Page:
The technology has changed but the culture hasn’t (yet)

Bernie: still not quite there with the internet. Photo by Darren Heath

Bernie: still not quite there with the internet. Photo by Darren Heath

M’learned colleague James Allen is calling it “The deal that changes F1 forever” and he may just be right. Up to a point, Lord Copper…

Formula 1’s deal with Tata Communications means the sport will be able to transmit (and, in theory, receive, but we’re getting ahead of ourselves here) from every grand prix via Tata’s global fixed line network, rather than renting a one-way satellite link.

Advantage Bernie. For some time now the Formula One Teams Association has been pointing out that increasing numbers of people consume sport via the internet. Unfortunately, until recently whenever the word “internet” sailed into the F1 ringmaster’s ears, his cerebellum translated it thus: “freeloading gits trying to get somefink for free.” Readers of moderate age may remember the protracted trademark battle Bernie fought with the Chiswick-based proprietors of… before he eventually capitulated (in a manner of speaking) by simply buying them off. And indeed, there is still a team of people at FOM HQ whose sole purpose is to issue YouTube with cease and desist orders whenever anyone has the temerity to upload a post-1980 F1 video to it.

Bernie: don't cross the streams? Photo by Darren Heath

Bernie: don't cross the streams? Photo by Darren Heath

But FOTA had a point, which is that revenues from the sale of TV rights will inevitably decline. Yes, Sky is about to engage in the mother of all who-can-piss-higher-up-the-wall contests with the BBC, but elsewhere in the TV ecosphere broadcasters are withdrawing resource from the sport or getting out altogether. The Tata deal will enable FOM to tie up pay-per-view streaming deals with Apple, Netflix, etc, while still milking the likes of Sky until the teats run dry.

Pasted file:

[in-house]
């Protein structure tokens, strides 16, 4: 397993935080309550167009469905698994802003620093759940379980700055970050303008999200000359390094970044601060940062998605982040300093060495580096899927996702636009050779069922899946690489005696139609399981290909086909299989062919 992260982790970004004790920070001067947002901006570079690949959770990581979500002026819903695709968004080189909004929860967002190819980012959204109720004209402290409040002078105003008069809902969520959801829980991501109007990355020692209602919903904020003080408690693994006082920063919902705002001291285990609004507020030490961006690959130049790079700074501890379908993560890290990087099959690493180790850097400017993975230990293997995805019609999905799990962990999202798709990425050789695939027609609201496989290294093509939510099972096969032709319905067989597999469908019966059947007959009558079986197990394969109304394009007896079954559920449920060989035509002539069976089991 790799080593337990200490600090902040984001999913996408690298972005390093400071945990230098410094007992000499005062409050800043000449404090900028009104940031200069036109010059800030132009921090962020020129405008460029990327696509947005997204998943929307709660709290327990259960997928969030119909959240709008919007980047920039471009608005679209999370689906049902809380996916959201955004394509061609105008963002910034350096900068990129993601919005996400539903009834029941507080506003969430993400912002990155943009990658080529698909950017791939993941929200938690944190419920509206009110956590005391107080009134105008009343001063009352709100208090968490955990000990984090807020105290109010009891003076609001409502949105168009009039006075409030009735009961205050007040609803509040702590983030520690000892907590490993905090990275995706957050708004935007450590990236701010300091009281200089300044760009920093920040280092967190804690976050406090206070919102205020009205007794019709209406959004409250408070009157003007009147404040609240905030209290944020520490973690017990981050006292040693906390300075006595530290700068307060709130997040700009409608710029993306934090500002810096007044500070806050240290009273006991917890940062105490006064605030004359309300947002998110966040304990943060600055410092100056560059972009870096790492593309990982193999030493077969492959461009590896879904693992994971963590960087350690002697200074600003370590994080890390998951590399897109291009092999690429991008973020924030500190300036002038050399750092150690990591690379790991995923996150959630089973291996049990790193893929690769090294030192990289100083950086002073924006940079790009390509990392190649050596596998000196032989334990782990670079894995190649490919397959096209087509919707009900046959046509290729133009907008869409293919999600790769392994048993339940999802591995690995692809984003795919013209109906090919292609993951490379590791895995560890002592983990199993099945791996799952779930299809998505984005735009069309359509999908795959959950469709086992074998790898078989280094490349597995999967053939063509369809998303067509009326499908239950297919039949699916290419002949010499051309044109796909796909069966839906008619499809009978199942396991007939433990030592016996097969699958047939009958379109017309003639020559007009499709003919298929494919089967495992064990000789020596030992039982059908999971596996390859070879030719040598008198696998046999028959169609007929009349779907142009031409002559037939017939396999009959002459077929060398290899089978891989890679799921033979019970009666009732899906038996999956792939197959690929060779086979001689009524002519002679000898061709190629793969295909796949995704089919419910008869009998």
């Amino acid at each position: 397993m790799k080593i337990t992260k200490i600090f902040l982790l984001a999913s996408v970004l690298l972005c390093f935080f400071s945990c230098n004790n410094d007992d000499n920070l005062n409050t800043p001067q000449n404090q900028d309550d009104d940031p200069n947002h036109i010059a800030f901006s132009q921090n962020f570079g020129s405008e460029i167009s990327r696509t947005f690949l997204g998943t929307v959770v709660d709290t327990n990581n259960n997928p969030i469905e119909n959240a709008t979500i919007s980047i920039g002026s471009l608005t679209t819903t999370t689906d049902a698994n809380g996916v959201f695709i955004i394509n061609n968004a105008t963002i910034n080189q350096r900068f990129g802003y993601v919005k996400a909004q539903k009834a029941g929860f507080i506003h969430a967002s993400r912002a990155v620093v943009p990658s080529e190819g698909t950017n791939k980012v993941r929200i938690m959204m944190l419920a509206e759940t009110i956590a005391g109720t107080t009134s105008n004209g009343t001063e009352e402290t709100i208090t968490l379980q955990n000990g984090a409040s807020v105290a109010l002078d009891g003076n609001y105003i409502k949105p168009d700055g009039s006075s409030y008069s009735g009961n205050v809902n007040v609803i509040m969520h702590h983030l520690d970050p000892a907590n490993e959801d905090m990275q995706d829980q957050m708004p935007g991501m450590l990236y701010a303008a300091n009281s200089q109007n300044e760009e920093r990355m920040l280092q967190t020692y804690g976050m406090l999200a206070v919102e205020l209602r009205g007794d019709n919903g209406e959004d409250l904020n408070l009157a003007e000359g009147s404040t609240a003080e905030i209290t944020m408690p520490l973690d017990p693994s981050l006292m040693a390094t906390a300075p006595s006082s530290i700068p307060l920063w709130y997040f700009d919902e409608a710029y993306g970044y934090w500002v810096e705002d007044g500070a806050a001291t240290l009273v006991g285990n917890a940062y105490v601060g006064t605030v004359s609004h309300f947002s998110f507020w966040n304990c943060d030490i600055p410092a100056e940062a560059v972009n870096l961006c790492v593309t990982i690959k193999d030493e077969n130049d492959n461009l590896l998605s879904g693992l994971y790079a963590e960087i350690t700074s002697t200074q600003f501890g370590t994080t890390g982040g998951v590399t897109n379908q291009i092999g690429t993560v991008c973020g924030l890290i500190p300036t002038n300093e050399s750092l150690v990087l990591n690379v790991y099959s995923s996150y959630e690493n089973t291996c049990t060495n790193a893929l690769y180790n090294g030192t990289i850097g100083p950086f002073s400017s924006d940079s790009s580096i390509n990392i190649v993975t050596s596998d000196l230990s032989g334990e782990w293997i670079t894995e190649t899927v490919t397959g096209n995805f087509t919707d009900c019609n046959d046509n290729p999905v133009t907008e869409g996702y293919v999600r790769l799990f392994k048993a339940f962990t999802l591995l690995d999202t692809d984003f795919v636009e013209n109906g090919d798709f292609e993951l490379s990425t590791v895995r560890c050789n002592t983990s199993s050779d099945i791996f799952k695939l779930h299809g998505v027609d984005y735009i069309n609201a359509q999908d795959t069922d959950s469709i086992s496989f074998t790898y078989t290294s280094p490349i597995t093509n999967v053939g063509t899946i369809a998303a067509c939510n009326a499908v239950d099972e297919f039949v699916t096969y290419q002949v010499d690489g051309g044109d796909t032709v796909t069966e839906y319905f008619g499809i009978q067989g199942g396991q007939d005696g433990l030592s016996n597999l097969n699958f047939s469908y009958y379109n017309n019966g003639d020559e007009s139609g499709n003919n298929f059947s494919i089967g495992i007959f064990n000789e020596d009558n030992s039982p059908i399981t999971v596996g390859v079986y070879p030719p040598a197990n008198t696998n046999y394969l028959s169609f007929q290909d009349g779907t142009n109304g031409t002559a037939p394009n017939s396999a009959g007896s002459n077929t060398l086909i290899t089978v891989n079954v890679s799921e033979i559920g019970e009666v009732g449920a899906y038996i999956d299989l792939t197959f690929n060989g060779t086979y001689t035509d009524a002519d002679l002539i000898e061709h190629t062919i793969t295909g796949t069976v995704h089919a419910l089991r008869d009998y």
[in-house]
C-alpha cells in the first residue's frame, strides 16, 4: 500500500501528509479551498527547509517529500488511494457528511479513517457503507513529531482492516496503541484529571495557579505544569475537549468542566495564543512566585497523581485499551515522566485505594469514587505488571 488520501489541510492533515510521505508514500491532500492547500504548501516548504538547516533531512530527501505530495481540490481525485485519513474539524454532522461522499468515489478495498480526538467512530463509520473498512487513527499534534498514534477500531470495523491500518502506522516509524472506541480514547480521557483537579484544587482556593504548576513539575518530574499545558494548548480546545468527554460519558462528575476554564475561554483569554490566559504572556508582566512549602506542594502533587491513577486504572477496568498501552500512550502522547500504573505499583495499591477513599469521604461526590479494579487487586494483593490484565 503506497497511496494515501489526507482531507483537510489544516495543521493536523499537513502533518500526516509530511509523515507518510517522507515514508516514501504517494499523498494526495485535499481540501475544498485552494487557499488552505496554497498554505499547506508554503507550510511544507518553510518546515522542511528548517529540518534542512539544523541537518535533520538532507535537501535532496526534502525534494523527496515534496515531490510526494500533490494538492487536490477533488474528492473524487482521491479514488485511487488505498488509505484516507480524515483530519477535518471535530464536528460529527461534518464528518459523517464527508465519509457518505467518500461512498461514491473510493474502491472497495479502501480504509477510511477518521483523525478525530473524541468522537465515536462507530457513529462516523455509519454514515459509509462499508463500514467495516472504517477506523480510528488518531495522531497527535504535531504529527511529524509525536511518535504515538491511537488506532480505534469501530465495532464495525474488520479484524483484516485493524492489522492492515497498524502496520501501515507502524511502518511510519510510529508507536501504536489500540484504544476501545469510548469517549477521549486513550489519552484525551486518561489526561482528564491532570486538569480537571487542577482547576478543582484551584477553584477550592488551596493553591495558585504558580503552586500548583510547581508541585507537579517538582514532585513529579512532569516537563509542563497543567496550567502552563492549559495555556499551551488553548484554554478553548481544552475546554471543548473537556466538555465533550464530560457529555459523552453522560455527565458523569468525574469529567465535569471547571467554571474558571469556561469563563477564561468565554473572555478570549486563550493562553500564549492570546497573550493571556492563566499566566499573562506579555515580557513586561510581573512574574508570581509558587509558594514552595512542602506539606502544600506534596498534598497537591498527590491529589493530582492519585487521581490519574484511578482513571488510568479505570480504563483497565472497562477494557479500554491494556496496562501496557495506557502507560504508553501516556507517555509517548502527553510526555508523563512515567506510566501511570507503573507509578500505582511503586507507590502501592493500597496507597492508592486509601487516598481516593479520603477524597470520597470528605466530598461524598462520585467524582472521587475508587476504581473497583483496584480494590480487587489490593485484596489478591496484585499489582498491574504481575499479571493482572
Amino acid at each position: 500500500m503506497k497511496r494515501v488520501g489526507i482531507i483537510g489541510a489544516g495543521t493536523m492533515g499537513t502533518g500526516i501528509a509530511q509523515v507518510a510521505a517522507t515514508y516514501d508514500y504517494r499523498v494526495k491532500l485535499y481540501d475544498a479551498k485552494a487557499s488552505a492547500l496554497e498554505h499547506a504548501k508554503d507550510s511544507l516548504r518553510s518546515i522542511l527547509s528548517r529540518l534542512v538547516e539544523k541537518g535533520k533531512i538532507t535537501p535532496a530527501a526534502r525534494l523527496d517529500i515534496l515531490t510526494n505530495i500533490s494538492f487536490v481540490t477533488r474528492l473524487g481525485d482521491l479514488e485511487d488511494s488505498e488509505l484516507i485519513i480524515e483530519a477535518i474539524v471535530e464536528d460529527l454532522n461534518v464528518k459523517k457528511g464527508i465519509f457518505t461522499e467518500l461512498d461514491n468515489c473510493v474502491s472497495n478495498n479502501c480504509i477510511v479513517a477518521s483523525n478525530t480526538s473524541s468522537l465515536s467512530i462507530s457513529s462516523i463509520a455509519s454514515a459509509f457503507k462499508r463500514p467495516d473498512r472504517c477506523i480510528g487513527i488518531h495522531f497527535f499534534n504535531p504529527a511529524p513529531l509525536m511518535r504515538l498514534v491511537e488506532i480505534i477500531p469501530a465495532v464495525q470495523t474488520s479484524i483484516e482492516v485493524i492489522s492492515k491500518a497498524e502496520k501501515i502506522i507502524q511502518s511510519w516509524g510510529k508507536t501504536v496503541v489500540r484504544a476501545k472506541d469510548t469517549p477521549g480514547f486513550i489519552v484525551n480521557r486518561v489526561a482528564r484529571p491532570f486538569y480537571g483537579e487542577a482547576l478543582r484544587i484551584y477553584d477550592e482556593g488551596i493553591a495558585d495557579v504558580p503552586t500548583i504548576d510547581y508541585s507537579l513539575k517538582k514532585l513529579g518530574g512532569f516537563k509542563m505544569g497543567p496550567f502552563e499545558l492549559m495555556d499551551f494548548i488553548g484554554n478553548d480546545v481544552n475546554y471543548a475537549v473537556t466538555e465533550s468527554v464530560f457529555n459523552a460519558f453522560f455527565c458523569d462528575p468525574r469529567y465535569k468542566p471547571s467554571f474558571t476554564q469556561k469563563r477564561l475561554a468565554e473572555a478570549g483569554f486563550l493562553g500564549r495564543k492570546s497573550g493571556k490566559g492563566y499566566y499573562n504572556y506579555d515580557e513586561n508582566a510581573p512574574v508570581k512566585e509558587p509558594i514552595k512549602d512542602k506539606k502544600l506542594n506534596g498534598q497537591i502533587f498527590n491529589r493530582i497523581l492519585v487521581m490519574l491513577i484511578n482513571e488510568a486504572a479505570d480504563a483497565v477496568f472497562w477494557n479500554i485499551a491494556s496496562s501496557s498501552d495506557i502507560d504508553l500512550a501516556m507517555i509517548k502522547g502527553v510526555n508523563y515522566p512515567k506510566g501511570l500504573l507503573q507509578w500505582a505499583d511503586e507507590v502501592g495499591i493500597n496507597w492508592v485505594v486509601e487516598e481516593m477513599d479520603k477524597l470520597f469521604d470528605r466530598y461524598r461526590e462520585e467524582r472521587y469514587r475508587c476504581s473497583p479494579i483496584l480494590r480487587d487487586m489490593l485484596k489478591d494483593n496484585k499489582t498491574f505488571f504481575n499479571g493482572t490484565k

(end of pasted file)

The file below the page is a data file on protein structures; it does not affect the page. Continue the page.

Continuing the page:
This will open up more choice for viewers, with the caveat that the inevitable consequence of more choice is the gradual withering of free-to-air platforms. The question then is what kind of choice do you get? In eschewing Sky, say, for a web stream, are you simply swapping one set of presenters and packages for another, or will you be able to access a variant of the basic feed? Will the web streaming service be packaged as such, with its own presenters, pundits and ambulant cameramen? (just what F1 needs – another bunch of goons barging around the paddock as if they own the place. See here for what happens when camera jockeys forget that getting a shot of Bernie walking into a motorhome is less important in the grand scheme of things than avoiding clonking a driver on the bonce)

Much is being made of the Tata infrastructure being bidirectional, which will open up “interactivity”. I doubt much will come of this unless FOM can squeeze revenue from it, perhaps in the manner of those TV quizzes where you enter by ringing a premium rate number. There’s a reason doesn’t have a forum: Bernie may not know much about the internet, but he knows he won’t earn a bean from providing a free platform for sociopaths to hee-haw at one another. After all, FOM’s digital people have got better things to do, such as composing stiff emails to YouTube…

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  • Comments (4)
  1. “This will open up more choice for viewers…”

    Or alternatively…

    “This will open up more choices for FOM to overprice their product, while short changing fans.”

    Yep, that seems a bit more accurate.

    • antoine
    • February 23rd, 2012


    • Colin
    • February 23rd, 2012

    I wonder if the FIA have approached Tata yet about buying the World Rally Championship? Would be an ideal partner.

    • Stuart C
    • February 23rd, 2012


    Rumours of my demise have been greatly exaggerated…


    That would be a result. Ideal partner for new markets and a great way to communicate great images of a sport at a time convenient to the viewers (i.e. whenever). Let’s hope this opportunity doesn’t go begging.

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